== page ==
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Ime Udoka to help fulfill Steve Nash’s top priority: defense

Dallas Mavericks v Philadelphia 76ers Photo by Garrett Ellwood/NBAE via Getty Images

Despite his and Mike D’Antoni’s revolutionary “Seven Seconds or Less” offense, Steve Nash said in this week’s “Town Hall” that he’s pinpointed defense as priority No. 1, saying it’s been the big topic the “last few weeks” in team discussions. Meet Ime Udoka, the Nets’ newest assistant who will be the defensive maestro.

Udoka, who spent the 2019-20 season as the Philadelphia 76ers top assistant and the previous seven years under Gregg Popovich in San Antonio, brings that defensive philosophy the Nets are hoping for.

In his most recent stop with Philadelphia, Udoka was one of the league’s highest-paid assistants, serving as the defensive ‘coordinator’ for the team. After taking the job, he told local writers that while in San Antonio, his job was strategizing against “eight or nine [opposing] teams,” on both ends of the court, his Philly gig was purely defense.

He stressed that the 76ers play physical and make the opposing team feel uncomfortable on the defensive end. Udoka was constantly constructing and making defensive tweaks, especially in the 76ers frontcourt that was anchored by Joel Embiid. The 43-year-old assistant also helped develop Matisse Thybulle, the 76ers rookie known for his thoroughly annoying defense.

Udoka experimented with several coverages throughout the 2019-20 season from an interesting 1-3-1 zone following a full-court trap play to blitz plays focused around pressure. Philadelphia ended the season finishing eighth in defensive rating.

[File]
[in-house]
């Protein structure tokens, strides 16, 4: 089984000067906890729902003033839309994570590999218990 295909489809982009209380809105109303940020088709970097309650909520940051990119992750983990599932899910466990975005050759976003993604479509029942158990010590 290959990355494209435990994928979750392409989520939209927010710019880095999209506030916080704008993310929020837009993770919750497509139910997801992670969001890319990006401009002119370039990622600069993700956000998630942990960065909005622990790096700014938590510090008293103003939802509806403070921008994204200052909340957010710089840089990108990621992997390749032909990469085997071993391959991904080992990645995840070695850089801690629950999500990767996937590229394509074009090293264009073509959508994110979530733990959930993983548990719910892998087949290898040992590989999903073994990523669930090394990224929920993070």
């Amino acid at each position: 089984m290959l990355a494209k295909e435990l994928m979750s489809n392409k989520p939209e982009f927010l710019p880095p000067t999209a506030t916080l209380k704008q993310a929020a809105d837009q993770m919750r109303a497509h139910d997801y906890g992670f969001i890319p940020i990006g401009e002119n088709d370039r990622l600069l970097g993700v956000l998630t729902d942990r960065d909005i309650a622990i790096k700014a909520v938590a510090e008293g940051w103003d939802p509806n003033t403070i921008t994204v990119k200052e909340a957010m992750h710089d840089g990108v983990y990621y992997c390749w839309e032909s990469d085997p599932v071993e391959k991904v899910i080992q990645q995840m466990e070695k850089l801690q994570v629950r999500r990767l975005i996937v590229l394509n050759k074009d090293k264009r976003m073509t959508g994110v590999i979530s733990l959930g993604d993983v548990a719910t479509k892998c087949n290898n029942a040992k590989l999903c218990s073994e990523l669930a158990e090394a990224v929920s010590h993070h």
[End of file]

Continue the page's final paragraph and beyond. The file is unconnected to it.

One thing Udoka focused on in Philly was how poorly the defense handled pick-and-rolls during the 2018-19 season. Specifically, in “big-small” pick-and-rolls, dropping the big man — having him essentially play “center field,” as Udoka said — became fundamental.

He told Philly beat writers back in September that he wanted “up to touch” coverage where the big man will get so close that he can reach out and touch the back of the screener. The idea behind this approach is to initially close down that gaping space in the middle of the floor, then have the big retreat into center field.

Like the Philly frontcourt that features Al Horford and Joel Embiid, the Nets currently have two big men in DeAndre Jordan and Jarrett Allen, who has established himself as an increasingly effective rim protector.

Nash praised Allen Tuesday during his town hall, specifically his “D”.

“I thought his performance in the bubble showed some big growth at both ends of the floor. He was more dynamic at the defensive end, expanding his game there, getting out and player farther out on the floor, covering guards, moving his feet for stretches that we hadn’t seen in the past, and then his rim protection I think has been his cornerstone,” said Nash.

Outside of his defensive prowess, Udoka has been known as a communicator, the “good cop” to Gregg Popovich’s “bad cop.” But as Kyle Anderson put it, “If he gets on you he’ll get on you but he knows how to talk to us, knows how to handle players.”

Before agreeing to take the assistant job with the Nets, Udoka was a highly regarded candidate for several head coaching jobs in recent years. Udoka comes from the “Popovich tree” of coaching, joining a Nets team with plenty of Spurs connections. He and Marks were assistants to Popovich on the Spurs 2014 NBA title team. Jacque Vaughn was a Spurs assistant coach from 2010 to 2012 when Marks was just starting his front office career in San Antonio. Player development coach Tiago Splitter also played on those teams, starting 50 games as the Spurs center in that title run.

Before coaching, Udoka played 12 seasons as a player following going undrafted in 2000, splitting time with five NBA teams and various teams overseas. In fact, the last NBA uniform Udoka wore was a Nets uniform during training camp in 2011 before being cut in favor of Dennis Horner. He was also a member of the Nigerian national team in FIBA competition.